Think about it. If you are a doc, you did this as a student at several levels. In reality, many times. In fact, at one point it was probably term-to-term.

Then, you opened your practice. Still way more changes. Lots of excitement, new ways of doing things, patients that challenged every skill you thought you forgot.

So, you know you have the power to create magnificent changes.

And Then Getting Stuck…

After a while, what was once magnificent and exciting seems dull, boring, and very routine. We sometimes so easily forget the sacrifices we made to get where we are. High school, undergrad, and on and on.

The daily grind is just that. If it’s not practice stress, it’s kids, family, etc.

Then sometimes we build fences, stop communicating with past friends, we can also become very rigid in certain habits, most especially mental habits and sometimes getting really, really stuck.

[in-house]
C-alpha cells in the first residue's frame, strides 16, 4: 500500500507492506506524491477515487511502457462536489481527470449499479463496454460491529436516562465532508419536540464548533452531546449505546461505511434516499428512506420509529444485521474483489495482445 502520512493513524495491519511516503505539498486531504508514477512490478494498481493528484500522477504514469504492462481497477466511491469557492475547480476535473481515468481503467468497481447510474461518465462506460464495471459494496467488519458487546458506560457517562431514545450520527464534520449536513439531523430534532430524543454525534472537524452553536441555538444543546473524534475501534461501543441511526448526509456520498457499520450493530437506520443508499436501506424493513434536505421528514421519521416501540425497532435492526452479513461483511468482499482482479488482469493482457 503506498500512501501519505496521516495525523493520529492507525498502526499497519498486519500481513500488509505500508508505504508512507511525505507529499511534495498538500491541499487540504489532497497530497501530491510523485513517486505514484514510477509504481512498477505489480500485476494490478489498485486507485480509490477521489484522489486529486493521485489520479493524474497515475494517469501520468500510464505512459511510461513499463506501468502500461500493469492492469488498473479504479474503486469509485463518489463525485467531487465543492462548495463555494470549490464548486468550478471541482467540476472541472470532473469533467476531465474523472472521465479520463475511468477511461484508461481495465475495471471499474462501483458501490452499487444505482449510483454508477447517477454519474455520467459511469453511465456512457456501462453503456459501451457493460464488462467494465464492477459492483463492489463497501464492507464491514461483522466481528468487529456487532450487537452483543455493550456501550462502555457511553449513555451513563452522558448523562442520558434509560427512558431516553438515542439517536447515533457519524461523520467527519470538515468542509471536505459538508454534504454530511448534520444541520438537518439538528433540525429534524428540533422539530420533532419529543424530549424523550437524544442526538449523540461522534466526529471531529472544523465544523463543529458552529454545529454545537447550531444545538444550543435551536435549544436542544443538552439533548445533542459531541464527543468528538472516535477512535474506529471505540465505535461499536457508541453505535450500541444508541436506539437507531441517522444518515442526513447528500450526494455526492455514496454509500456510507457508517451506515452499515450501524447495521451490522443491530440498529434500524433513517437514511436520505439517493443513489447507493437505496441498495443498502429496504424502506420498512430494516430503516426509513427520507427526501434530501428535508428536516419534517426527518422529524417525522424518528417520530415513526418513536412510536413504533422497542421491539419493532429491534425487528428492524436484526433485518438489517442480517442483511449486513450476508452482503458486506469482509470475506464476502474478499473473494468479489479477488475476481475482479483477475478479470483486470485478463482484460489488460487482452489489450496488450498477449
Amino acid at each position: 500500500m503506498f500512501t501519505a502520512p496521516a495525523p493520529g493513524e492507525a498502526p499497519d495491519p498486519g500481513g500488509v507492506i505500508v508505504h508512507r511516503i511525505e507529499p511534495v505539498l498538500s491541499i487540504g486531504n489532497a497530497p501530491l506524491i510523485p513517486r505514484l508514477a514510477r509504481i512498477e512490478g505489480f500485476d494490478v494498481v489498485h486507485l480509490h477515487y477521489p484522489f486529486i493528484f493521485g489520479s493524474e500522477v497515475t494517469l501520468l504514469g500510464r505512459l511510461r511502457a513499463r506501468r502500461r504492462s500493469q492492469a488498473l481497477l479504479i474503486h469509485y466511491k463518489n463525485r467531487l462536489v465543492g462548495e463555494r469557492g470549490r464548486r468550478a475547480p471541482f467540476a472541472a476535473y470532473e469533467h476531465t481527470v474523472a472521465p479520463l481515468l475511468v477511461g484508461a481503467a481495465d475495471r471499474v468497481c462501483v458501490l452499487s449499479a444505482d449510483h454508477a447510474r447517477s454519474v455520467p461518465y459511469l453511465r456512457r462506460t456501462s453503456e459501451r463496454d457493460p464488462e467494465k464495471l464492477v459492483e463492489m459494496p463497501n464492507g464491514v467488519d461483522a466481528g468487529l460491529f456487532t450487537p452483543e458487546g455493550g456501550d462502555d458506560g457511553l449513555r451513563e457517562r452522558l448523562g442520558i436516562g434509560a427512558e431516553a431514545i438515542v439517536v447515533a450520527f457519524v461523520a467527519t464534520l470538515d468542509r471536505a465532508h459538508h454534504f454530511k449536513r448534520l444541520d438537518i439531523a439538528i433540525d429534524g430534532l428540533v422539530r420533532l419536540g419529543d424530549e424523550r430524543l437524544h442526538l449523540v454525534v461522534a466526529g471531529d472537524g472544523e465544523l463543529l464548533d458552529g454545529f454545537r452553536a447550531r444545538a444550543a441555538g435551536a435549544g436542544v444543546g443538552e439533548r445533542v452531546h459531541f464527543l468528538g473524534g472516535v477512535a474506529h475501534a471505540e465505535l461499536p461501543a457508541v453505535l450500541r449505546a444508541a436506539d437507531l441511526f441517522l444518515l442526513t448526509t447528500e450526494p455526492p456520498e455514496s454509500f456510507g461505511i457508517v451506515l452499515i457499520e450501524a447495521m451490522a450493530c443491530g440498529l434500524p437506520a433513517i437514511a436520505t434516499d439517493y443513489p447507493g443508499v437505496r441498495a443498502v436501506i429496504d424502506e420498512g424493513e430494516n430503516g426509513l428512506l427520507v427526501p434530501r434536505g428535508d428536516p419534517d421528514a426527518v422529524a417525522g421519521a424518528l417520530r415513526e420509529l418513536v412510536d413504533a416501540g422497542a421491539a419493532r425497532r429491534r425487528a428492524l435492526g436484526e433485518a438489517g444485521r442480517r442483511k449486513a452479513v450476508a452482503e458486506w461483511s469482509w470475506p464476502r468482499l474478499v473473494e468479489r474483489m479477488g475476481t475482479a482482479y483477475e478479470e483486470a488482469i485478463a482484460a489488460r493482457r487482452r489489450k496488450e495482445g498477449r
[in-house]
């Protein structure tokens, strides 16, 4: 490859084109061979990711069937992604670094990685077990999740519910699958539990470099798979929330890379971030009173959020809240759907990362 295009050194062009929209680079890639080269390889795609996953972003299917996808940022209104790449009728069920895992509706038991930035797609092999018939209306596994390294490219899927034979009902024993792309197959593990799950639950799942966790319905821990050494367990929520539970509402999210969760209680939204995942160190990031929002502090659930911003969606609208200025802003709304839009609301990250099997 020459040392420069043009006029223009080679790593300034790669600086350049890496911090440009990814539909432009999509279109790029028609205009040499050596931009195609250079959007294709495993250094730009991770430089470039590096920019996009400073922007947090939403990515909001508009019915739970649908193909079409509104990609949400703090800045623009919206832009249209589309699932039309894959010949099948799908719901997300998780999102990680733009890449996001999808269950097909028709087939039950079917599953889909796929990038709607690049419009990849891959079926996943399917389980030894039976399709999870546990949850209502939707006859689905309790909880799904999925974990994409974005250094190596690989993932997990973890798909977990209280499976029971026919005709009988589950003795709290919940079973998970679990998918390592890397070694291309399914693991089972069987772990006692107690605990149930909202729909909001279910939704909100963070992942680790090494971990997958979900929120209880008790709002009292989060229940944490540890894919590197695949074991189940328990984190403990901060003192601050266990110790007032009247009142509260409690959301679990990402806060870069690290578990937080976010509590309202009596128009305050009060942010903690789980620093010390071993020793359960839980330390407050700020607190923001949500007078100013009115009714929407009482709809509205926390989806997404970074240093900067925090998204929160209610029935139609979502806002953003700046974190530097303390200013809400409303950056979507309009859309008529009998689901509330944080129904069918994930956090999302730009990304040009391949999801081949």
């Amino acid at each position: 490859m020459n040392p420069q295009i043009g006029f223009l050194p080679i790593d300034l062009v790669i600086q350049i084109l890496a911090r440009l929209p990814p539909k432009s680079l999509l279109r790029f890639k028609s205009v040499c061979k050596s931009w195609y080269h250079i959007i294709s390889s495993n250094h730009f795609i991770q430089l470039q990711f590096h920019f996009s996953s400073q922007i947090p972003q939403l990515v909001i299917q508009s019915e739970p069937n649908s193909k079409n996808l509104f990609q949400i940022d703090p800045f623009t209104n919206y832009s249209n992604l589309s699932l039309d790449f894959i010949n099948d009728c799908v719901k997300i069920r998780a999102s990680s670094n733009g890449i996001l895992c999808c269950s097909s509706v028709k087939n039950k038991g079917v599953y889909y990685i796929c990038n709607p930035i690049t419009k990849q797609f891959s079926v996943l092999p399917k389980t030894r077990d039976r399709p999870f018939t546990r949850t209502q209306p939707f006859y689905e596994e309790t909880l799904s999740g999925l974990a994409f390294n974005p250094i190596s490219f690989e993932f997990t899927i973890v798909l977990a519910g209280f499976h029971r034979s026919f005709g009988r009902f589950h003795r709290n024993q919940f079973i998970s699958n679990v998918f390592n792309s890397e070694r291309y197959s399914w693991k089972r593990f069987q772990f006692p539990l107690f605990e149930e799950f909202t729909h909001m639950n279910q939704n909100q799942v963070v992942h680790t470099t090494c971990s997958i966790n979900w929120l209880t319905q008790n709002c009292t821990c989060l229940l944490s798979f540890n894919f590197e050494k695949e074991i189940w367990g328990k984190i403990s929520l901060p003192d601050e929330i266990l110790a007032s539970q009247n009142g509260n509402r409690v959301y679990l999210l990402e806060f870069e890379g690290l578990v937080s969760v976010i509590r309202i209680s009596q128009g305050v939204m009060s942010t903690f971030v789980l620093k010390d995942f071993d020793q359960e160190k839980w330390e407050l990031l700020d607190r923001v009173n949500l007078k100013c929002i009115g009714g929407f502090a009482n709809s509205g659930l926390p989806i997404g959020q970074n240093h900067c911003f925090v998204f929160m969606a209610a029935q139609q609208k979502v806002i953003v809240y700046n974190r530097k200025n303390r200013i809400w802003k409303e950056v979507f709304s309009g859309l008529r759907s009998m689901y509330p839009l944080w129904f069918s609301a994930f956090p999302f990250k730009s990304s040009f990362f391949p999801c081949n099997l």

Before we know it, seems like years have passed. If things did not turn out like you thought, it’s easy to just give in, and say, “…Oh well…” We in fact, can start to live by default.

That’s when its not pretty…. (more next time)

~

REMINDERS: Living & Practicing by Design Trainings are uploaded for you.

Have a great day!

Patti

Avoiding KEY Reasons for Failure

I have a short list of reasons for failure, when a prospective client comes to me. I have to tell you that the vast majority that ultimately become clients are successful because I personally vet all my clients on some really key issues.

There are reasons for failure. Number one on my list is something I hear all the time.

I tell Kerri, “If you ever hear this from a doctor, you have to tell them that we just can’t help them.”

That is when a prospective doc  says  “All I want is the marketing”.